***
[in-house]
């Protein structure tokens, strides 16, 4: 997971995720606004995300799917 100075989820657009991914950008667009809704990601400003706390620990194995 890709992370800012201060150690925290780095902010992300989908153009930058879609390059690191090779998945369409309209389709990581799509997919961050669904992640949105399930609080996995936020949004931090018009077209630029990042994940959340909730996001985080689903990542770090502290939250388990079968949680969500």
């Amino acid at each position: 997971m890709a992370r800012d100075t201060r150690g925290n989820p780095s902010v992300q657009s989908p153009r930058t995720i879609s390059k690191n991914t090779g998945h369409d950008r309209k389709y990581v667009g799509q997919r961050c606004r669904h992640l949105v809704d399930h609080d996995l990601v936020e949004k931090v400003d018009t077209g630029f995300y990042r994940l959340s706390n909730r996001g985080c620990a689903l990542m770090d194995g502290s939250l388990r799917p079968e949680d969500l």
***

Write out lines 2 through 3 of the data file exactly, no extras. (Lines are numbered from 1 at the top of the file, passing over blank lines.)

């Protein structure tokens, strides 16, 4: 997971995720606004995300799917 100075989820657009991914950008667009809704990601400003706390620990194995 890709992370800012201060150690925290780095902010992300989908153009930058879609390059690191090779998945369409309209389709990581799509997919961050669904992640949105399930609080996995936020949004931090018009077209630029990042994940959340909730996001985080689903990542770090502290939250388990079968949680969500």
């Amino acid at each position: 997971m890709a992370r800012d100075t201060r150690g925290n989820p780095s902010v992300q657009s989908p153009r930058t995720i879609s390059k690191n991914t090779g998945h369409d950008r309209k389709y990581v667009g799509q997919r961050c606004r669904h992640l949105v809704d399930h609080d996995l990601v936020e949004k931090v400003d018009t077209g630029f995300y990042r994940l959340s706390n909730r996001g985080c620990a689903l990542m770090d194995g502290s939250l388990r799917p079968e949680d969500l």